Levels of ground-level ozone -- a major component of smog -- are expected to exceed safe levels later today, as pollution bakes in the hot summer air. Meanwhile, the heat itself continues to cause health problems.
Heat is the number one weather-related killer, at least among weather events that aren't emergencies, like hurricanes, according to the National Oceanographic and Atmospheric Administration. Heat also contributes to air pollution, which also leads to premature death, according to research, but which has a more insidious effect that is only seen over a long time scale.
This map shows a forecast for levels of ozone at 7 p.m. tonight, after hourly ozone measurements are averaged for 8 hours. Because ozone causes damage over time, government regulators measure ozone pollution levels as an average over time. Areas in yellow and red exceed the Environmental Protection Agency's proposed limits on ground-level ozone.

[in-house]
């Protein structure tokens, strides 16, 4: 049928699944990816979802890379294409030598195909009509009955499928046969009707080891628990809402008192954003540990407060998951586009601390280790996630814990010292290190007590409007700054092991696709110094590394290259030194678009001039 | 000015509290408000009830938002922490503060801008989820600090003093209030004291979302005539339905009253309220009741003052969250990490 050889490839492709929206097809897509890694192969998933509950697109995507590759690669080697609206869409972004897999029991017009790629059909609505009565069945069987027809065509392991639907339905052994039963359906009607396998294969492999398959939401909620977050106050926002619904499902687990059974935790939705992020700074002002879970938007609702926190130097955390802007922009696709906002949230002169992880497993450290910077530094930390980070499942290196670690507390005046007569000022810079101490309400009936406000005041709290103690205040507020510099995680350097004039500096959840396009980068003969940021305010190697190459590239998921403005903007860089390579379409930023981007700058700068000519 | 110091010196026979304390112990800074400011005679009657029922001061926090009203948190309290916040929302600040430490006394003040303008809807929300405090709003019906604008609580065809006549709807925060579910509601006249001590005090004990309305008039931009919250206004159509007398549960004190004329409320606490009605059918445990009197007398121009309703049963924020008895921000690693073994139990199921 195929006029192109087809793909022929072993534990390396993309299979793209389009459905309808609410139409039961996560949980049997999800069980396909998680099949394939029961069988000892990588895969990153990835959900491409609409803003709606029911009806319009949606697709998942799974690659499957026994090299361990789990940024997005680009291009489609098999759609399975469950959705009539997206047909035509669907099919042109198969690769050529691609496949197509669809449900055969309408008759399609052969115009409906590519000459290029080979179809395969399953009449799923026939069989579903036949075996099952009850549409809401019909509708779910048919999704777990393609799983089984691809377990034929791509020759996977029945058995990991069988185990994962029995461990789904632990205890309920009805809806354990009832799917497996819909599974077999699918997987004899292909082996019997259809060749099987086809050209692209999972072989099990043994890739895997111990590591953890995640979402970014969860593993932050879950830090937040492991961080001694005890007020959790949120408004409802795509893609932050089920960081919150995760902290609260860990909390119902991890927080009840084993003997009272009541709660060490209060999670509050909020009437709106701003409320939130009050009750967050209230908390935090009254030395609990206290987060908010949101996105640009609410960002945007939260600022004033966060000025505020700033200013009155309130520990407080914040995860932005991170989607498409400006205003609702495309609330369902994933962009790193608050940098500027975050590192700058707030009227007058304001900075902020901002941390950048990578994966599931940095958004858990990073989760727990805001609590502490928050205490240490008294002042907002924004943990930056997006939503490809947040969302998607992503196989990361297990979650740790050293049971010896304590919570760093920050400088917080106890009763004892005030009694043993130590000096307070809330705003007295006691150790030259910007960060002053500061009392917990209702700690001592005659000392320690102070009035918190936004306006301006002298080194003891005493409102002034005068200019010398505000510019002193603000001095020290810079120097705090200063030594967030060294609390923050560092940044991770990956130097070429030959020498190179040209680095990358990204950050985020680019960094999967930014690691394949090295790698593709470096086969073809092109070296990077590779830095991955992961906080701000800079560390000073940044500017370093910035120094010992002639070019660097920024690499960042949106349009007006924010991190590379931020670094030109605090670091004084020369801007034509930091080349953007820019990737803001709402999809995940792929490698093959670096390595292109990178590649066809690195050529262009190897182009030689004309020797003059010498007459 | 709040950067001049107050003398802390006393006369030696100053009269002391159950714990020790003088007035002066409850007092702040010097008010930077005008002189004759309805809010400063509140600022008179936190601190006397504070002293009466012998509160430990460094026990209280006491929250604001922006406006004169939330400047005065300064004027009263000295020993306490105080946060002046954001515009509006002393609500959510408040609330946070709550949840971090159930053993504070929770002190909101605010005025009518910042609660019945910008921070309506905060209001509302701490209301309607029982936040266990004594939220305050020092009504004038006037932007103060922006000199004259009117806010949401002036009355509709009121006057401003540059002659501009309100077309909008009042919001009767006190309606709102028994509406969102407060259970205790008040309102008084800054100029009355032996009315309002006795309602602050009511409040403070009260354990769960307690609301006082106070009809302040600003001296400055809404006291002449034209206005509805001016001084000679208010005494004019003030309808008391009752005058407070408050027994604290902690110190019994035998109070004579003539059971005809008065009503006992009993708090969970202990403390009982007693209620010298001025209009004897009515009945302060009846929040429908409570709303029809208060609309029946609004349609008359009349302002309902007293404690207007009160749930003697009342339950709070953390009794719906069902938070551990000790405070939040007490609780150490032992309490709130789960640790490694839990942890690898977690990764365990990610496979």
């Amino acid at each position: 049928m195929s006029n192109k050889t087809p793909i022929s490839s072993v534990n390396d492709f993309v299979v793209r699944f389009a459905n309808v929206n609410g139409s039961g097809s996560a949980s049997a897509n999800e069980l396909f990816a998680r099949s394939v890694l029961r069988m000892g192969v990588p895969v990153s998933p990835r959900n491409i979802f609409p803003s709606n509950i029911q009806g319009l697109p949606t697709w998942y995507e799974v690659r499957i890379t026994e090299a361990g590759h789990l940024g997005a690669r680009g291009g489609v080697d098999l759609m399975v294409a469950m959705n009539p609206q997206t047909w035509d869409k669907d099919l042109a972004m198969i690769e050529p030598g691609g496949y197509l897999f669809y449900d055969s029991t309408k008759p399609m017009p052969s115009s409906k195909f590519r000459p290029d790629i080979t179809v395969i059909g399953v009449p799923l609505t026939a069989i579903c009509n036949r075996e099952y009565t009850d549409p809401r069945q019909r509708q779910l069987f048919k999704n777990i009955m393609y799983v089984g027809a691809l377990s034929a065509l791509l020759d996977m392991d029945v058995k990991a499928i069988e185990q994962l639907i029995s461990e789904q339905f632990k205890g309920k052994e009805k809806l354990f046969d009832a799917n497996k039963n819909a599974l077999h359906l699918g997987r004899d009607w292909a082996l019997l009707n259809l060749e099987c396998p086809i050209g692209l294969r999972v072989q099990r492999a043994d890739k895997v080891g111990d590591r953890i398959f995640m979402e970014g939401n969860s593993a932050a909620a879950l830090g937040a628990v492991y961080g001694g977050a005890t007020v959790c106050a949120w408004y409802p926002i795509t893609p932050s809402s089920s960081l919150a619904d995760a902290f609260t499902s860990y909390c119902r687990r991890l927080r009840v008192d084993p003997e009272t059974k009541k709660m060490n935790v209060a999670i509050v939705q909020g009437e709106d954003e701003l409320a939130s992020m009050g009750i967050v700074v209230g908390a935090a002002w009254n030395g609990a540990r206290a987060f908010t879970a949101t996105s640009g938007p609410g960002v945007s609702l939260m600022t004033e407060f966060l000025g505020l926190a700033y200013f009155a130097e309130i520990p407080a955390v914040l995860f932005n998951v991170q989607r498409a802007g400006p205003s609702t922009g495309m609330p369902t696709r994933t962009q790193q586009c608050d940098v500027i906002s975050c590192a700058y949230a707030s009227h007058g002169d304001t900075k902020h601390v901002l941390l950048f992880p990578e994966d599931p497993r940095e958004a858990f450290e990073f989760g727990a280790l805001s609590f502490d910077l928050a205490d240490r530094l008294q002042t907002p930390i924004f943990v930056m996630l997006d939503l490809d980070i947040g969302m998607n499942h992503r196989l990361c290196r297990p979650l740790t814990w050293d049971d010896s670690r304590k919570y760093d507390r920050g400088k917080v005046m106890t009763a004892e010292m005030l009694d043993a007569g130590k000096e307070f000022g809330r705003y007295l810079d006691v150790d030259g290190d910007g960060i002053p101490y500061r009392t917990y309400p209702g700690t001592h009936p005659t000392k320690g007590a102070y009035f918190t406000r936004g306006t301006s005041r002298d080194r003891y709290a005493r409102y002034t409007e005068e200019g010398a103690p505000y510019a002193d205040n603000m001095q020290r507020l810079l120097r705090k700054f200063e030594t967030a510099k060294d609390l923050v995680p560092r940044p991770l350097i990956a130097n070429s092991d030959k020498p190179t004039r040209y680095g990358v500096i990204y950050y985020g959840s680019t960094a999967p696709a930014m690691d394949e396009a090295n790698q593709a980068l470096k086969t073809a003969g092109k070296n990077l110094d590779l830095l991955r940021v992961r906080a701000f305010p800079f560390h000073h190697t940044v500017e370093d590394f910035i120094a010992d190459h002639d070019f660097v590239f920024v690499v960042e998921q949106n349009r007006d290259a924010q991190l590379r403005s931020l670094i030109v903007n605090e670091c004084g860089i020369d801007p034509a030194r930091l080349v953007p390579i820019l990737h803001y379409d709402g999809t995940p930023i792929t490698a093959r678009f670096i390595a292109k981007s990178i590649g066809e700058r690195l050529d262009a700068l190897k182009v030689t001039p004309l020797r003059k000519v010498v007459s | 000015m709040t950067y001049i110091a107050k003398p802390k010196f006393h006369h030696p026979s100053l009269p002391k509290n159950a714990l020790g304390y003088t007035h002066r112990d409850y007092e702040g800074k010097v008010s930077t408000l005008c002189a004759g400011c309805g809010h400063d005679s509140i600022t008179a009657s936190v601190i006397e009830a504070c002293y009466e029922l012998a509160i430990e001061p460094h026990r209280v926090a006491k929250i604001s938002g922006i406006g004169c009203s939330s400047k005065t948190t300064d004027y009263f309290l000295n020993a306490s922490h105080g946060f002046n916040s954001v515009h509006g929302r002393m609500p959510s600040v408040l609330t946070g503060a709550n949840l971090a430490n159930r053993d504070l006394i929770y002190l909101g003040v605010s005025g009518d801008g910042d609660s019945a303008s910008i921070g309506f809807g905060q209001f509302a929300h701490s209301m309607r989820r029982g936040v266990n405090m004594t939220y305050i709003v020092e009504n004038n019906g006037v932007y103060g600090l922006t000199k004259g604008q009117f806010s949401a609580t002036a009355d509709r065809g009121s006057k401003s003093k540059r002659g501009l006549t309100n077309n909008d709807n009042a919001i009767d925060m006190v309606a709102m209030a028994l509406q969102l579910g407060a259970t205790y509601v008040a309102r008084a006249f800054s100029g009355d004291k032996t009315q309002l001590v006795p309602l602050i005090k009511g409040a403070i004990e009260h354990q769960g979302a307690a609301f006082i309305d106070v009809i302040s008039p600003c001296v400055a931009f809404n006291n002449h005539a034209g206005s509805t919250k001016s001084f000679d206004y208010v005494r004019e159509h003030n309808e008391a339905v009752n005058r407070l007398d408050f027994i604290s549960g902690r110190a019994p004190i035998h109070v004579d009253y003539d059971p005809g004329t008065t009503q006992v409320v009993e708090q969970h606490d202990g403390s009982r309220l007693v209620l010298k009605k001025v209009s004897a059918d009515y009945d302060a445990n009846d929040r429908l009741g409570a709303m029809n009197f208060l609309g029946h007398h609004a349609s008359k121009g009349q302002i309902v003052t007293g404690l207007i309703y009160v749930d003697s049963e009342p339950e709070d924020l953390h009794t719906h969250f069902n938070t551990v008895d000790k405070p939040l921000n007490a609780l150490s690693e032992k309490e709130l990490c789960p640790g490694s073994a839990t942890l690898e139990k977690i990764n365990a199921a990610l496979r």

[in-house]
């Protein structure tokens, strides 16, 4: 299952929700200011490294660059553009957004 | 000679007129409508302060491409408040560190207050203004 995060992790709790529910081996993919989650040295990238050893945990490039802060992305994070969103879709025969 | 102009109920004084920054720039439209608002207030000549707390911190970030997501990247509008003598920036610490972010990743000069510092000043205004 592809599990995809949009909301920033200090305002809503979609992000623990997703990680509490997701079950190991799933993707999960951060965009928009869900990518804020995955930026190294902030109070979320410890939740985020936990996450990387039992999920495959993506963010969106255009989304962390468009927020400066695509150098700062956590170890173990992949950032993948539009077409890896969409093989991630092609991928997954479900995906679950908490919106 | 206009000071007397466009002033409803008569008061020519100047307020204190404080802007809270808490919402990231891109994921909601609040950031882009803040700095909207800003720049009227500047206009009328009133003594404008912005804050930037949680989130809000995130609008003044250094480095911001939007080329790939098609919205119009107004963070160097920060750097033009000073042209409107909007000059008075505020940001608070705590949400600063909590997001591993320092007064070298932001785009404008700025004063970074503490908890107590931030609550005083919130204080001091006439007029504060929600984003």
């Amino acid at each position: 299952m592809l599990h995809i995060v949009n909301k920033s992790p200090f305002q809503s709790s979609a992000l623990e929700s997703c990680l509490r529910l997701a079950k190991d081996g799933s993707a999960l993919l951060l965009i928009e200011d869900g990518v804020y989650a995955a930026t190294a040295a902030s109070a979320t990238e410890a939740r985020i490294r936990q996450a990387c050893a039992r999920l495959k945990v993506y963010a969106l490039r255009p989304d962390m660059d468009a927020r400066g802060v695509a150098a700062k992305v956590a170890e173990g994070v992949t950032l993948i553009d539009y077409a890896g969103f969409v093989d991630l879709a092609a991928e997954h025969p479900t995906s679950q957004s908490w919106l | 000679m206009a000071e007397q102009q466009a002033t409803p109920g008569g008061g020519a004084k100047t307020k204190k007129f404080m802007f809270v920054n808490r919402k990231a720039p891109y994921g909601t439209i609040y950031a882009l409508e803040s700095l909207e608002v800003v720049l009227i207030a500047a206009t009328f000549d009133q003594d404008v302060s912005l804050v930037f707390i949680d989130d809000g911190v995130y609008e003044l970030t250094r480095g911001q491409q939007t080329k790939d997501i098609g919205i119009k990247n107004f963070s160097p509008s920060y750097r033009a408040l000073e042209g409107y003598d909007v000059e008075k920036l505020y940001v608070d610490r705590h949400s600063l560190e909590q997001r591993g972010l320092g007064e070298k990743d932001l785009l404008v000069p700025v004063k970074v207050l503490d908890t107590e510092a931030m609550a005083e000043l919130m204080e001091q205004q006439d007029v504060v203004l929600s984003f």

Those limits are set to protect vulnerable populations, such as the very young or old, those with existing heart and lung diseases, and those who work or exercise outdoors. NOAA Ozone forms when emissions of volatile organic compounds and nitrogen oxides from tailpipes and smokestacks mingle in heat and sunlight.
The result is ozone -- a key part of the upper atmosphere, but a damaging addition to the lower atmosphere. The gas can damage lungs, scarring tissue, triggering asthma attacks and other lung diseases, and contributing to heart disease.
Enter your city or zip code to get your local temperature and air quality and find local green food and recycling resources near you.